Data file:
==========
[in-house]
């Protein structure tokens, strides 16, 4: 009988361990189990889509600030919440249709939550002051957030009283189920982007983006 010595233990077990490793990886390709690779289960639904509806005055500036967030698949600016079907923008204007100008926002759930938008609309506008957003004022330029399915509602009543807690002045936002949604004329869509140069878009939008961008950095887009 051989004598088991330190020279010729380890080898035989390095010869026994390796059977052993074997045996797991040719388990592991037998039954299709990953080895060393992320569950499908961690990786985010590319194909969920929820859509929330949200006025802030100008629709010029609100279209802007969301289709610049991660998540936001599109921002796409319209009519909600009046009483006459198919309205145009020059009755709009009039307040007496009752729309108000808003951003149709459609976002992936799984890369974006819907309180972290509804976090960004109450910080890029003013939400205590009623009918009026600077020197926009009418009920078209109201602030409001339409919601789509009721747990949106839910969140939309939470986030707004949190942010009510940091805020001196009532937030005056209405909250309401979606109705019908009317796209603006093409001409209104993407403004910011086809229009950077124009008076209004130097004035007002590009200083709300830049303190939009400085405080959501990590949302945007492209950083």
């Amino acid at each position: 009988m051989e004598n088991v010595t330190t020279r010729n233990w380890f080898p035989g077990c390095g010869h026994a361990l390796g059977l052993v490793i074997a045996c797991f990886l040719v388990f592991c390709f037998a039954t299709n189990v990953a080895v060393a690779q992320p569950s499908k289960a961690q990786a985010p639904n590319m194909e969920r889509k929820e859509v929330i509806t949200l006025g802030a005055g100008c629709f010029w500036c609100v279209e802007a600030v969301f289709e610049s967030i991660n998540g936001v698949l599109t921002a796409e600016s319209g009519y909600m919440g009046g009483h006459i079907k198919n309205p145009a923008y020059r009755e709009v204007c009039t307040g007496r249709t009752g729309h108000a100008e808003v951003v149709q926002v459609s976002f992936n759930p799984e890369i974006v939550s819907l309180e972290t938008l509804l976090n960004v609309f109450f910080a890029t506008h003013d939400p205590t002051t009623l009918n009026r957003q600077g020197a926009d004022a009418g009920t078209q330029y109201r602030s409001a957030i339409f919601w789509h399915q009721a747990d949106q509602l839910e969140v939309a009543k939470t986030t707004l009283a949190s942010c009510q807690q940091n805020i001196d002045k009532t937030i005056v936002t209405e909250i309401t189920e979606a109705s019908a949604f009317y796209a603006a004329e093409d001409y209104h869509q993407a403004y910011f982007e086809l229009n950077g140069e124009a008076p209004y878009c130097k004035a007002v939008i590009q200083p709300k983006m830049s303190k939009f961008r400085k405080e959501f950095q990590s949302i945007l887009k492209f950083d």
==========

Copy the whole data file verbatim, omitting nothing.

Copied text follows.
[in-house]
């Protein structure tokens, strides 16, 4: 009988361990189990889509600030919440249709939550002051957030009283189920982007983006 010595233990077990490793990886390709690779289960639904509806005055500036967030698949600016079907923008204007100008926002759930938008609309506008957003004022330029399915509602009543807690002045936002949604004329869509140069878009939008961008950095887009 051989004598088991330190020279010729380890080898035989390095010869026994390796059977052993074997045996797991040719388990592991037998039954299709990953080895060393992320569950499908961690990786985010590319194909969920929820859509929330949200006025802030100008629709010029609100279209802007969301289709610049991660998540936001599109921002796409319209009519909600009046009483006459198919309205145009020059009755709009009039307040007496009752729309108000808003951003149709459609976002992936799984890369974006819907309180972290509804976090960004109450910080890029003013939400205590009623009918009026600077020197926009009418009920078209109201602030409001339409919601789509009721747990949106839910969140939309939470986030707004949190942010009510940091805020001196009532937030005056209405909250309401979606109705019908009317796209603006093409001409209104993407403004910011086809229009950077124009008076209004130097004035007002590009200083709300830049303190939009400085405080959501990590949302945007492209950083």
């Amino acid at each position: 009988m051989e004598n088991v010595t330190t020279r010729n233990w380890f080898p035989g077990c390095g010869h026994a361990l390796g059977l052993v490793i074997a045996c797991f990886l040719v388990f592991c390709f037998a039954t299709n189990v990953a080895v060393a690779q992320p569950s499908k289960a961690q990786a985010p639904n590319m194909e969920r889509k929820e859509v929330i509806t949200l006025g802030a005055g100008c629709f010029w500036c609100v279209e802007a600030v969301f289709e610049s967030i991660n998540g936001v698949l599109t921002a796409e600016s319209g009519y909600m919440g009046g009483h006459i079907k198919n309205p145009a923008y020059r009755e709009v204007c009039t307040g007496r249709t009752g729309h108000a100008e808003v951003v149709q926002v459609s976002f992936n759930p799984e890369i974006v939550s819907l309180e972290t938008l509804l976090n960004v609309f109450f910080a890029t506008h003013d939400p205590t002051t009623l009918n009026r957003q600077g020197a926009d004022a009418g009920t078209q330029y109201r602030s409001a957030i339409f919601w789509h399915q009721a747990d949106q509602l839910e969140v939309a009543k939470t986030t707004l009283a949190s942010c009510q807690q940091n805020i001196d002045k009532t937030i005056v936002t209405e909250i309401t189920e979606a109705s019908a949604f009317y796209a603006a004329e093409d001409y209104h869509q993407a403004y910011f982007e086809l229009n950077g140069e124009a008076p209004y878009c130097k004035a007002v939008i590009q200083p709300k983006m830049s303190k939009f961008r400085k405080e959501f950095q990590s949302i945007l887009k492209f950083d």